Could the “Oracle of Omaha” possibly be wrong?

07.03.2017 09:30|

Warren Buffett, one of the richest people on the planet, advised investors to avoid actively managed funds: “When trillions of dollars are managed by Wall Streeters charging high fees, it will usually be the managers who reap oversized profits, not the clients”. It’s hard to dispute his reasoning - although, are actively managed funds always a losing choice? - writes Bartosz Grejner, Market Analyst.

Bartosz Grejner, analityk

Buffett, known from the media as the “Oracle of Omaha” is, according to the most recent Forbes data, the second-richest man in the world (as of the end of February). His wealth is estimated at 76.3 bn USD, 10 bn less than Bill Gates. Every year, for over half and decade, Buffett has been writing a letter to Berkshire Hathaway shareholders that’s also publicly shared. This year he did so on the 25th of February. In his letter, he advises investors both small and big to stick to index funds (passive) which tend to be low in costs compared to those actively managed.

Will Buffet win one million dollars?

It wasn’t the first time when Buffett demonstrated such a confidence in funds that track indices. He was so sure of his belief that during the financial crisis in the U.S., he bet on one million dollars with the Protege Partners fund that the fund that tracks the S&P500 index (Vanguard) will achieve a better rate of return during the 10 years period than the group of freely picked five funds. The bet will end on the 31st of December this year and from Buffett’s letter, we learn that the mentioned group of funds would achieve 220k USD of return (out of a 1 mn USD investment) while the index fund would earn 854k USD. Buffett’s win is almost certain now and profits from the bet will go to charity.

According to the “Oracle of Omaha” the reason behind the somewhat limited return of those funds lies in the costs that their client incur. In the letter to his shareholders, he estimated that 60% of return from the mentioned five funds went to the people who managed them, even though they performed worse than the whole index. However, the actively managed funds still dominate on Wall Street. According to Bloomberg data, they managed 5.14 trillion USD while passively managed only 4.26 trillion USD. The difference has been getting smaller and smaller, though. In 2016 r. actively managed funds noted an outflow of 340 billion USD while 505 billion USD flowed into passively managed funds.

It’s hard to dispute Warren Buffett’s arguments. Ultimately, the 86-year old billionaire has experience, knowledge and accomplishments as an investor. However, actively managed funds not always have to be worse than their passive counterparts.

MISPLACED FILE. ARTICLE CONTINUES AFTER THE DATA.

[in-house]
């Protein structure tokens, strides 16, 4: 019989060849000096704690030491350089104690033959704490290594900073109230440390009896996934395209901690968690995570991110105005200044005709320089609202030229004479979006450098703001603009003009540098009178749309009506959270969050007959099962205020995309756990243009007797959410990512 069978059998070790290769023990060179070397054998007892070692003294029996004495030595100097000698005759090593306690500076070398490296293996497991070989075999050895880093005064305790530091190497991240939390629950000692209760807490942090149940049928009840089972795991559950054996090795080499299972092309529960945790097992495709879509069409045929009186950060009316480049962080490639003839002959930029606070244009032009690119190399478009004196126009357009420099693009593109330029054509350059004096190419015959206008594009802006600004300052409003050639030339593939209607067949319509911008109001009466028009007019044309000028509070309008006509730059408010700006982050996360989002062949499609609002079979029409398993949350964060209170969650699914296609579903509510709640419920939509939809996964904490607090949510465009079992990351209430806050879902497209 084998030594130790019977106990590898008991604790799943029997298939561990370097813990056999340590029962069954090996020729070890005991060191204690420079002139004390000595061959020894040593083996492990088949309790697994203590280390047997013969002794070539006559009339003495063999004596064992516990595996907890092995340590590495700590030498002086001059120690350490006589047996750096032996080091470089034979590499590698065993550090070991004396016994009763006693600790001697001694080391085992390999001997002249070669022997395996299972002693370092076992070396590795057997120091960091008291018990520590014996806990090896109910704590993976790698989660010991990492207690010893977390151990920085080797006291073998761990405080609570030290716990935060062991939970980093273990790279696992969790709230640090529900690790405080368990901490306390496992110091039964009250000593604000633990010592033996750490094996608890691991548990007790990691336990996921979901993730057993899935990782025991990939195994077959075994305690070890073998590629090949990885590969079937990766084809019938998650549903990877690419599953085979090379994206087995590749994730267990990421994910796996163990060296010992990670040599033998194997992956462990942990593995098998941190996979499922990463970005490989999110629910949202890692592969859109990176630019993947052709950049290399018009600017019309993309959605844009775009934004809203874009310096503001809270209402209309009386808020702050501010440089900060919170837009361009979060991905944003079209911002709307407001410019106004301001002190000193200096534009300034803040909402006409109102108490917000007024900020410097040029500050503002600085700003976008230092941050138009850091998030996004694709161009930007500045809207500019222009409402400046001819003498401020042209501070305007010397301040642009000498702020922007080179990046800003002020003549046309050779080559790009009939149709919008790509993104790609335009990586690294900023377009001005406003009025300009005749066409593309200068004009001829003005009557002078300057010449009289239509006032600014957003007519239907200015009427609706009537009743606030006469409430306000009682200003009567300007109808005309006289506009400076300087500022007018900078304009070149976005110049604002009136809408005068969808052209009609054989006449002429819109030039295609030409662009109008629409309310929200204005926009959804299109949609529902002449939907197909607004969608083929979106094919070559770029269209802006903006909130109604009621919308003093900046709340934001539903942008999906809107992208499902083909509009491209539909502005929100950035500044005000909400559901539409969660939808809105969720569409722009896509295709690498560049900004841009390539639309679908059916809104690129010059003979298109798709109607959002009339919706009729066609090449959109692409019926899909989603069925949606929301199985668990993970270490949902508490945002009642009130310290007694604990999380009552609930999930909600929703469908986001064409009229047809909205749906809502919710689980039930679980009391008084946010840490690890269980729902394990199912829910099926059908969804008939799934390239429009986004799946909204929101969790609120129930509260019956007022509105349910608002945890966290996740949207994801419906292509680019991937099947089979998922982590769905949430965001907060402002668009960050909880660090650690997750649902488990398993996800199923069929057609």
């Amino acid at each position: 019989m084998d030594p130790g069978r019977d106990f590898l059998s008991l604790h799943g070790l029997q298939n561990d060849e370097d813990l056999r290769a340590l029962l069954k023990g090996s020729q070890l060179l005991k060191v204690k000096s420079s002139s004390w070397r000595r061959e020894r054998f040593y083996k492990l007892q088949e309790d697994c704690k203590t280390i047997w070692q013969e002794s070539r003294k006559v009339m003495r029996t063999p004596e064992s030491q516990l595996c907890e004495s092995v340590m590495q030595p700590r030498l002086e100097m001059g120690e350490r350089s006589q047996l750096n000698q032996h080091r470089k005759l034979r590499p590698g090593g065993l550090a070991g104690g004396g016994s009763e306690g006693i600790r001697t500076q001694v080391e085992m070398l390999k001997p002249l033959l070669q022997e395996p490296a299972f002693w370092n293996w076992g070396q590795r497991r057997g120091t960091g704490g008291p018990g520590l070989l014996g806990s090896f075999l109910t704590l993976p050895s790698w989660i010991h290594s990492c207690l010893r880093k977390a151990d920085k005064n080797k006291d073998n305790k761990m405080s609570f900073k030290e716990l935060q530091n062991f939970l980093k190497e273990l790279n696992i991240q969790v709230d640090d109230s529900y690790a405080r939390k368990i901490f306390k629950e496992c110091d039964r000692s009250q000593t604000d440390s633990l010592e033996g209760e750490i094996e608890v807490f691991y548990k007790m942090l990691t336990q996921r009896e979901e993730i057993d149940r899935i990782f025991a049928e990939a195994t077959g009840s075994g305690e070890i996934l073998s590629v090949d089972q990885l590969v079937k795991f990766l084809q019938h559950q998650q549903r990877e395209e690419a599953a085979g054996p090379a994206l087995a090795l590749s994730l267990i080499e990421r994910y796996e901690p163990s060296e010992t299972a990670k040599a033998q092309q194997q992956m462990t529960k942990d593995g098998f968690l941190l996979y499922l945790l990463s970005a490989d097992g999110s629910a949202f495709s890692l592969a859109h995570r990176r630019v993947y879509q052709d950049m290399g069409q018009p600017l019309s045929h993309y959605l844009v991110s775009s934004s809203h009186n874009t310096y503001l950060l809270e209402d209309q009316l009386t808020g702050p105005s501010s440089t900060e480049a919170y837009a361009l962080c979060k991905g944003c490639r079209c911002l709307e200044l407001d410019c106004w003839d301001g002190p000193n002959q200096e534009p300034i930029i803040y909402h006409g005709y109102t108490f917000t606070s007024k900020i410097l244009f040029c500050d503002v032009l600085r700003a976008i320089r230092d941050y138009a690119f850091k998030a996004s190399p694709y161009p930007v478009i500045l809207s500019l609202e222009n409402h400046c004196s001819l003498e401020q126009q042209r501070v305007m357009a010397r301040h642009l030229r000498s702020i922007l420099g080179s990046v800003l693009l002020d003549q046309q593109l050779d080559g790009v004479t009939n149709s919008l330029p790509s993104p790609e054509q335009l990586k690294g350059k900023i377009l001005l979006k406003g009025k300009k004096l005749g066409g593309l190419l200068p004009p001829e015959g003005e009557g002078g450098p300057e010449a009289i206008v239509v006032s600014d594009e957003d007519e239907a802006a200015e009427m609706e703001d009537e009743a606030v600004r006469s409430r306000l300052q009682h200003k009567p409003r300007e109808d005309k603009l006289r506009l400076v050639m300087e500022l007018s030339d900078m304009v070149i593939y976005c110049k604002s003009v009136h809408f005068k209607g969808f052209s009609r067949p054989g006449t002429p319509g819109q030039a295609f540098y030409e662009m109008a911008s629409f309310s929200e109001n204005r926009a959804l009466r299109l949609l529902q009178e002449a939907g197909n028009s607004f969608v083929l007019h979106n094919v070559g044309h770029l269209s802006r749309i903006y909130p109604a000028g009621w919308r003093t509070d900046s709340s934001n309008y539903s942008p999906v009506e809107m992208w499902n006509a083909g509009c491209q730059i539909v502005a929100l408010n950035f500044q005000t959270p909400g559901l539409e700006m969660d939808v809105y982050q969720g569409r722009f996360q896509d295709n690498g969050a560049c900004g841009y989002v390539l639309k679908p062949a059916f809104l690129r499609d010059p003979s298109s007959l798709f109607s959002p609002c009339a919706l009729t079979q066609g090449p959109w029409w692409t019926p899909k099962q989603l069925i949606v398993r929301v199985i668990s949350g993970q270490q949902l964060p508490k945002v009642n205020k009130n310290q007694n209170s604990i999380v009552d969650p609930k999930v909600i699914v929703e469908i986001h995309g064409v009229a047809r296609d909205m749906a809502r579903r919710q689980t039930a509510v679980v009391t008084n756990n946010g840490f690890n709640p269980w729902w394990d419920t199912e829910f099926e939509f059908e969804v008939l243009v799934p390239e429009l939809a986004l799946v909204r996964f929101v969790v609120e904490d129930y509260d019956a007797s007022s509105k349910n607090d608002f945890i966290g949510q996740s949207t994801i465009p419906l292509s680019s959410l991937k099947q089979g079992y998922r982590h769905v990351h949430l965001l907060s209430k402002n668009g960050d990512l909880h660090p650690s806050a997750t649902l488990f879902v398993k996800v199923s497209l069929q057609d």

What is active and passive managing?

Actively managed funds focus on beating the market, i.e. a specific set index (benchmark), which results could be related to. It means that we rely on the knowledge, experience and skills of the managers in selecting assets (including shares, commodities, bonds) which could prove the most profitable. The main, however only potential, advantage of this approach is the possibility of achieving a greater return than the whole market (index).

It’s possible not only due to greater freedom in picking the right assets but also in choosing the right financial instruments at the time (e.g. options or future contracts). With their help, one can hedge against losses when the market turns red. Additionally, an active strategy allows for a swift exit out of particular positions or sectors of the economy that could be currently in a worse condition. Managing taxes could be more flexible as well – for example selling positions with losses just before the year’s end could reduce the tax burden for an investor.

On the other hand, one has passively managed funds. In a nutshell, it means reproducing as precisely as possible a particular index. In other words – when a Bank X has a 14.4% share in the Polish WIG20 index, the share of Bank X in the passively managed fund based on WIG20 should also be 14.4%. This very simple construction methodology eliminates the main risk – and potential benefits at the same time – of human involvement in the process of managing a fund. That’s why funds that implement such a strategy will virtually always have lower costs – which is one of Buffett’s main arguments in favour of such funds. Furthermore, lower costs also stem from a significantly lower frequency of transactions, except those needed to adjust the changing weight of shares in the benchmark index (WIG20), because ever changing prices also change companies valuations and in effect their share in the index.

Which type of fund to chose?

Investors have been asking themselves the same question for several decades now and still haven’t reached a definitive answer. Simple logic suggests that passively managed funds could prove a less risky option because the human factor is eliminated. We could always relate to the words of the “Oracle of Omaha”. In his letter to shareholders for the year 2014 Warren Buffet wrote that in the case of his death, we will put 90% of the wealth left to his wife into a passively managed S&P500 index fund (Vanguard) and 10% in government bonds.


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